Blues Supergroup, The New Moon Jelly Roll Freedom Rockers Release ‘ST Volume 1’ from Informal 2007 Session (ALBUM REVIEW)

The assembled cast here was too long or maybe it was the lengthy band name that didn’t permit us to squeeze the names into the headline, but we’ll mention these glowing names at the outset. The New Moon Jelly Roll Freedom Riders are Charlie Musselwhite, Alvin Youngblood Hart, Jimbo Mathus, the late Jim Dickinson, Luther Dickinson, and Cody Dickinson.  These six gathered for a session at the Dickinsons’ famed Zebra Ranch in November 2007 and this, Volume 1, consisting of ten songs, is the first of two recently discovered albums that will be released, with Volume 2 due in the Spring of next year.

The tracks feature Musselwhite and Hart in the lead for three each with Mathus and the elder Dickinson two each. Cody and Luther were sidemen. The recording sat in the vaults for 12 years but when Stony Plain founder and blues historian Holger Peterson heard about the sessions this year, he was keen on releasing it so Luther and his partner/engineer Kevin Houston finished production of the album. It was done “old school” as have most projects recorded at the Zebra Ranch. The musicians sat in one big circle in the studio (probably with the doors open), taking turns singing out in the room and improvising on the spot.

The album was apparently born the back of a tour bus when the North Mississippi Allstars were backing Mavis Staples and Charlie Musselwhite. It turned out that the digs of the bus were not very comfortable, not the kind you’d associate with rock n’ roll mega stars. Luther and Musselwhite spent lots of time talking as it was difficult to sleep. Musselwhite made a list of great recordings that he suggested Luther check out. They became the catalyst for these sessions. And there’s also this anecdote – “…As I explained Alvin Youngblood Hart’s mission to live life as a ‘Freedom Rocker,” Charlie pointed out the window; there was a new moon that evening. Suddenly, “New Moon Freedom Rockers” materialized. (Dad added ‘Jellyroll” after the recording session.)”

You can sense the fun they had as each takes turns leading while the others chime in with encouragement, musically and verbally too.  They call it “potluck recording.” Most of these are, as mentioned, older songs from the likes of the Mississippi Sheiks, Memphis Jug Band, Charlie Patton, or even public domain. Yet, Musselwhite brought in two of his own and Mathus brought one. Musselwhite talks about “Strange Land” being about trying to find a job when he first came to Chicago, not knowing a soul in the city. Of course, he blows his harp wonderfully on this standout track.  Musselwhite also kicks off the album with” Blues Why You Worry Me.” Mathus, of Squirrel Nut Zippers fame, brings his own  funky syncopated “Night Time,” kicking into his signature gear there and on the rollicking  public domain tune “Shake and Break It.” The latter is a hard one to follow but Alvin Youngblood Hart transforms Jimi Hendrix’s “Stone Free” into a rave-up country blues and closes the album with the acoustic “Stop and Listen Blues” from the Mississippi Sheiks.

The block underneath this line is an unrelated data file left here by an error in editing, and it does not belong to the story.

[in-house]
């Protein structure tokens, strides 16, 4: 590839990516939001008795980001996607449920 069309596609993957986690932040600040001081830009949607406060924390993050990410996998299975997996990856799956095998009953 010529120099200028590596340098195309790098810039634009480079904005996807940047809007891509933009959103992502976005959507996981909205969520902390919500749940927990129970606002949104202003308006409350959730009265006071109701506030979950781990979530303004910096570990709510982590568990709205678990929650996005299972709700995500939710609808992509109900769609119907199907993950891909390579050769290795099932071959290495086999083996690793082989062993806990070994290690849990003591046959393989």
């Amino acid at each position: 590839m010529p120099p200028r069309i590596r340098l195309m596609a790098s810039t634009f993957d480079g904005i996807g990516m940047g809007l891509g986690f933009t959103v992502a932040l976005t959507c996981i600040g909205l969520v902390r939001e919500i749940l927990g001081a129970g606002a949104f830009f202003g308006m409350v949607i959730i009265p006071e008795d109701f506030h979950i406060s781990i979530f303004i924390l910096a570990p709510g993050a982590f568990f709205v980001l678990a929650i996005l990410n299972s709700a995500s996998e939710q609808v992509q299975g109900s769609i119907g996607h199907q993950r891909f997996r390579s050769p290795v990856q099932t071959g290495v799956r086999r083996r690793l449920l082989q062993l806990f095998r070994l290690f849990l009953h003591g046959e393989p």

It’s a shame we only get the late Jim Dickinson in the lead twice. His piano-driven interpretation of “Come On Down to My House” brings out the best in the group with all singing along. His other contribution, ‘Let’s Work Together,” hits the spirit of collaboration directly, perhaps the track most emblematic of the joy had by all. Mandolins from Hart and Luther color this tune as well as a few others. At times you’ll also hear Cody on his washboard.

This one has all the trappings of a “Let’s roll the tape and see what happens” kind of session. The joy is palpable and what’s better yet, there’s a second installment on the way.

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